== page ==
Perhaps the biggest selling point of these types of drones is to capture high-quality video and stills of unusual angles, so it’s excellent news that this is where the Anafi really shines bright. Having tested it in the wild, both video and photo quality seem on a level with the Mavic Air, and in low-light shooting it’s actually better. The Anafi’s 4K video (you can record in normal 2160p, or the slightly wider Cinema 4K format) and 21MP images, produced by the 1/2.4-inch Sony CMOS sensor, are pin sharp, providing excellent detail and rich contrast. The camera also supports HDR video recording and can take stills in DNG raw format.
Rare for a consumer drone, the Anafi’s camera also features 2.8x lossless zoom when recording in Full HD, or 1.4x zoom in 4K, which works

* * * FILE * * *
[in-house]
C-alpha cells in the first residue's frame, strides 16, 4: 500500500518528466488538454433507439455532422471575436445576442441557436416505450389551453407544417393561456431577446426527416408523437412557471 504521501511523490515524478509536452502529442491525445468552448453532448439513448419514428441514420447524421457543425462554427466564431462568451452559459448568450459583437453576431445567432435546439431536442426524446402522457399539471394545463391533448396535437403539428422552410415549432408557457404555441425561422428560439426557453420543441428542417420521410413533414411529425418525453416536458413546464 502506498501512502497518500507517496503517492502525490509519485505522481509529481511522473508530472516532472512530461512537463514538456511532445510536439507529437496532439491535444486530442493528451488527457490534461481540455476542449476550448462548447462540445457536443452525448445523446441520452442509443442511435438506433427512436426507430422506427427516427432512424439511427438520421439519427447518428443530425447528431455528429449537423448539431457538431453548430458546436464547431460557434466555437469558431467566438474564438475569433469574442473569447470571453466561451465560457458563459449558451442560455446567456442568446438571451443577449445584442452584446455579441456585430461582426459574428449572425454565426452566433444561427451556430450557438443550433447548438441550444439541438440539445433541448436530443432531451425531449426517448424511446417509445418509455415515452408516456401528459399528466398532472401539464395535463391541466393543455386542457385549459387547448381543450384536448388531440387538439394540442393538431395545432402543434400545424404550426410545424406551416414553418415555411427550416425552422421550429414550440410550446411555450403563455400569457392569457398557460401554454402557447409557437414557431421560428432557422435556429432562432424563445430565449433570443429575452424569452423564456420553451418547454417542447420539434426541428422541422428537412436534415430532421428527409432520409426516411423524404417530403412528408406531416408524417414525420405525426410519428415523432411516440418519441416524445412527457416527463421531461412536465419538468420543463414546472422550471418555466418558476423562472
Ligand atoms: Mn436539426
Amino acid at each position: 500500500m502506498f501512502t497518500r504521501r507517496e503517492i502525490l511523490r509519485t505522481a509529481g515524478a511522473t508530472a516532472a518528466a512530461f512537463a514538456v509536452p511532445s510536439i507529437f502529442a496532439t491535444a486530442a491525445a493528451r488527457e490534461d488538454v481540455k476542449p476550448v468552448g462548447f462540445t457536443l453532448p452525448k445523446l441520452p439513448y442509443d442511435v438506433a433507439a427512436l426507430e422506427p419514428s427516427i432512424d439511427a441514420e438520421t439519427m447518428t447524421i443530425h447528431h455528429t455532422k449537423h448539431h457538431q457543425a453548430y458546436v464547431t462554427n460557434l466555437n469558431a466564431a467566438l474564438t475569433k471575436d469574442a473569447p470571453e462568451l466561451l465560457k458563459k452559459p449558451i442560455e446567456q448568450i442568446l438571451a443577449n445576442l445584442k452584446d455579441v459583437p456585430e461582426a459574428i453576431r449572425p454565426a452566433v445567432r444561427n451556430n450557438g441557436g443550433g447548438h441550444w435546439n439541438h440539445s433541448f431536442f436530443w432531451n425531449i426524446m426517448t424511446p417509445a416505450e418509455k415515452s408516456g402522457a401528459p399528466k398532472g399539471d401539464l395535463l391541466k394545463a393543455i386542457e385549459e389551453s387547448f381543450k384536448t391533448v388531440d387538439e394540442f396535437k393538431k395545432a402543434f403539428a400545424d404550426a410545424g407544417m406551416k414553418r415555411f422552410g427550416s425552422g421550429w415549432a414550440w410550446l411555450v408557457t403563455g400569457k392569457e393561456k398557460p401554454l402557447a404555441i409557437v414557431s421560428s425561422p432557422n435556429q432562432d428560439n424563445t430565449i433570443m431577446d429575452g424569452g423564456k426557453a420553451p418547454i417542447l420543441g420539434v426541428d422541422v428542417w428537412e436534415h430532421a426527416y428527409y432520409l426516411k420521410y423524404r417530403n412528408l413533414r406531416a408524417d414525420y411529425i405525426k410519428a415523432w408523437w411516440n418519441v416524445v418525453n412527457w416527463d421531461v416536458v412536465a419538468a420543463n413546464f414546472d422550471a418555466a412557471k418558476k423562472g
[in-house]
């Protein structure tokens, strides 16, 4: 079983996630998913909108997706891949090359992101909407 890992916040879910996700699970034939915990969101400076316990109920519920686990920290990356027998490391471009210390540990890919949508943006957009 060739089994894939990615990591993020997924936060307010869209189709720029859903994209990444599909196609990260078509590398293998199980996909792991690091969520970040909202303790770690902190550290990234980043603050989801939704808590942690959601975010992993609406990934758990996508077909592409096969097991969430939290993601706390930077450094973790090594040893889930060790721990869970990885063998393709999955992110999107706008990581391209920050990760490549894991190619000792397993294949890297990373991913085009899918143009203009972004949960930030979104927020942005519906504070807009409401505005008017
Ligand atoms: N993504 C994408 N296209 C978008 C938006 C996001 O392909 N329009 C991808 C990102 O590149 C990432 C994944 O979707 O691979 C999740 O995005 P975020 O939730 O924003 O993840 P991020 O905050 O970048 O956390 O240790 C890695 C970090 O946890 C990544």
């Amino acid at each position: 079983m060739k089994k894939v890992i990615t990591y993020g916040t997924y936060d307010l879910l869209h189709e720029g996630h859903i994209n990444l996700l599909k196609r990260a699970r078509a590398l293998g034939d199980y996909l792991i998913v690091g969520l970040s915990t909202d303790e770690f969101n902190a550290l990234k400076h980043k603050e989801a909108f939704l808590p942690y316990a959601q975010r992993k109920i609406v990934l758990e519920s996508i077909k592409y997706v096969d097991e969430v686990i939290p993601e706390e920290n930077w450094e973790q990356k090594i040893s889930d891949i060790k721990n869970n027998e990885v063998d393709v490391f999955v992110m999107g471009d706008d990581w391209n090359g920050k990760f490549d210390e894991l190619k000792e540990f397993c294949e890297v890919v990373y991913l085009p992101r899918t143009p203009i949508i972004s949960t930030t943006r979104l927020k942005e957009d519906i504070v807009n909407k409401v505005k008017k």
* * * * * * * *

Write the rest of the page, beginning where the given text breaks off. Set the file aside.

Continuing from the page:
amazingly well with no discernible loss in image quality.
The Anafi’s camera gimbal (the mechanism that holds the camera stable no matter what the drone is doing) features two mechanical roll and tilt axes and a digital panning axis. We’re not convinced that a digital axis is quite as smooth as an all-mechanical gimbal, such as the one fitted to the Mavic Air, but so far we haven’t noticed anything odd with the footage we’ve shot.
One thing we have observed, though, is how the Anafi controller’s gimbal rocker switch is nowhere near as tactile as the Mavic Air’s finger wheel. This makes slow, gentle tilting of the gimbal extremely tricky, and we really hope that Parrot includes a means to adjust gimbal characteristics in a future update.
The positioning of the camera and gimbal setup at the front works well for getting the promised excellent video, and although we didn’t do any sports that were extreme enough to require action video from below, the feature worked great in our tests. It’s not something you’ll use a lot, but having it there, just in case, is nice.